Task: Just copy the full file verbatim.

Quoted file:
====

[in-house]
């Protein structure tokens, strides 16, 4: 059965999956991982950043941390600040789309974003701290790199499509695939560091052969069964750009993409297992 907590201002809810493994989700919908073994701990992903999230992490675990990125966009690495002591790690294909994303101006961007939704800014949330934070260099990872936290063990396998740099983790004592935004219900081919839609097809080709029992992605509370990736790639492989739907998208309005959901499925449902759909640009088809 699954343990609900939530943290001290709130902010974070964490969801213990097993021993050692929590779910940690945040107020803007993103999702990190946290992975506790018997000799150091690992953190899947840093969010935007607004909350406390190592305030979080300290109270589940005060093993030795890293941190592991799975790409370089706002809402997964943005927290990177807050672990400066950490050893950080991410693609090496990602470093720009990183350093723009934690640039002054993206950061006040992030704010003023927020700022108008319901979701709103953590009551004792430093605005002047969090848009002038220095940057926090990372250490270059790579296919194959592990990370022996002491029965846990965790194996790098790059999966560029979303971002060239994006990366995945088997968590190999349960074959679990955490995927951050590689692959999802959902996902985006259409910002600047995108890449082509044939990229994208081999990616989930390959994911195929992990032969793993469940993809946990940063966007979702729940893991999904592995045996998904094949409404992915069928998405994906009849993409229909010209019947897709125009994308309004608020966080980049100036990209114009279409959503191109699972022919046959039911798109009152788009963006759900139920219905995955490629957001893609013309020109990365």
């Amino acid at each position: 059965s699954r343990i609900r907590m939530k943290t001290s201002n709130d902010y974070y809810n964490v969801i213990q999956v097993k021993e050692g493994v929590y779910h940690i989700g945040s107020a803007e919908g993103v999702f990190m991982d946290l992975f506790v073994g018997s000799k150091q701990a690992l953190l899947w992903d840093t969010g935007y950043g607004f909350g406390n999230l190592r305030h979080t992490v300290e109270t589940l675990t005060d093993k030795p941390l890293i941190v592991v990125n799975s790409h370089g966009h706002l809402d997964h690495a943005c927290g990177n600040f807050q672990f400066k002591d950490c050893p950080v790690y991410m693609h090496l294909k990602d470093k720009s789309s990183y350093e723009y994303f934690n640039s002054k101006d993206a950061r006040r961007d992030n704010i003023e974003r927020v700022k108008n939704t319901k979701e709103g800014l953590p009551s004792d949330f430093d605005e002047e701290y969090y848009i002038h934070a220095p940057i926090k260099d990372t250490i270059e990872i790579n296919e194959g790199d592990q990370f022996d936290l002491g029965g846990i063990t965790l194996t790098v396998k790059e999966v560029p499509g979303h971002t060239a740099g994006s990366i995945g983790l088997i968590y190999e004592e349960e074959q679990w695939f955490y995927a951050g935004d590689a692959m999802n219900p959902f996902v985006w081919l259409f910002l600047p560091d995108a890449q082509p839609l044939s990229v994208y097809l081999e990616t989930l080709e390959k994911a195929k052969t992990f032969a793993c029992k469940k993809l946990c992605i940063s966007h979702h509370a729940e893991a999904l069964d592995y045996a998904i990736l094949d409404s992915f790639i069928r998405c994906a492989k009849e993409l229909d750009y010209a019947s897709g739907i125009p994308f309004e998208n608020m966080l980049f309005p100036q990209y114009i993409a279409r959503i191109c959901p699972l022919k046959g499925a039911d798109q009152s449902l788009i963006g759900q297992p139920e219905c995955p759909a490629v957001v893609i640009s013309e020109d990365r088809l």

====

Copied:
[in-house]
């Protein structure tokens, strides 16, 4: 059965999956991982950043941390600040789309974003701290790199499509695939560091052969069964750009993409297992 907590201002809810493994989700919908073994701990992903999230992490675990990125966009690495002591790690294909994303101006961007939704800014949330934070260099990872936290063990396998740099983790004592935004219900081919839609097809080709029992992605509370990736790639492989739907998208309005959901499925449902759909640009088809 699954343990609900939530943290001290709130902010974070964490969801213990097993021993050692929590779910940690945040107020803007993103999702990190946290992975506790018997000799150091690992953190899947840093969010935007607004909350406390190592305030979080300290109270589940005060093993030795890293941190592991799975790409370089706002809402997964943005927290990177807050672990400066950490050893950080991410693609090496990602470093720009990183350093723009934690640039002054993206950061006040992030704010003023927020700022108008319901979701709103953590009551004792430093605005002047969090848009002038220095940057926090990372250490270059790579296919194959592990990370022996002491029965846990965790194996790098790059999966560029979303971002060239994006990366995945088997968590190999349960074959679990955490995927951050590689692959999802959902996902985006259409910002600047995108890449082509044939990229994208081999990616989930390959994911195929992990032969793993469940993809946990940063966007979702729940893991999904592995045996998904094949409404992915069928998405994906009849993409229909010209019947897709125009994308309004608020966080980049100036990209114009279409959503191109699972022919046959039911798109009152788009963006759900139920219905995955490629957001893609013309020109990365």
């Amino acid at each position: 059965s699954r343990i609900r907590m939530k943290t001290s201002n709130d902010y974070y809810n964490v969801i213990q999956v097993k021993e050692g493994v929590y779910h940690i989700g945040s107020a803007e919908g993103v999702f990190m991982d946290l992975f506790v073994g018997s000799k150091q701990a690992l953190l899947w992903d840093t969010g935007y950043g607004f909350g406390n999230l190592r305030h979080t992490v300290e109270t589940l675990t005060d093993k030795p941390l890293i941190v592991v990125n799975s790409h370089g966009h706002l809402d997964h690495a943005c927290g990177n600040f807050q672990f400066k002591d950490c050893p950080v790690y991410m693609h090496l294909k990602d470093k720009s789309s990183y350093e723009y994303f934690n640039s002054k101006d993206a950061r006040r961007d992030n704010i003023e974003r927020v700022k108008n939704t319901k979701e709103g800014l953590p009551s004792d949330f430093d605005e002047e701290y969090y848009i002038h934070a220095p940057i926090k260099d990372t250490i270059e990872i790579n296919e194959g790199d592990q990370f022996d936290l002491g029965g846990i063990t965790l194996t790098v396998k790059e999966v560029p499509g979303h971002t060239a740099g994006s990366i995945g983790l088997i968590y190999e004592e349960e074959q679990w695939f955490y995927a951050g935004d590689a692959m999802n219900p959902f996902v985006w081919l259409f910002l600047p560091d995108a890449q082509p839609l044939s990229v994208y097809l081999e990616t989930l080709e390959k994911a195929k052969t992990f032969a793993c029992k469940k993809l946990c992605i940063s966007h979702h509370a729940e893991a999904l069964d592995y045996a998904i990736l094949d409404s992915f790639i069928r998405c994906a492989k009849e993409l229909d750009y010209a019947s897709g739907i125009p994308f309004e998208n608020m966080l980049f309005p100036q990209y114009i993409a279409r959503i191109c959901p699972l022919k046959g499925a039911d798109q009152s449902l788009i963006g759900q297992p139920e219905c995955p759909a490629v957001v893609i640009s013309e020109d990365r088809l």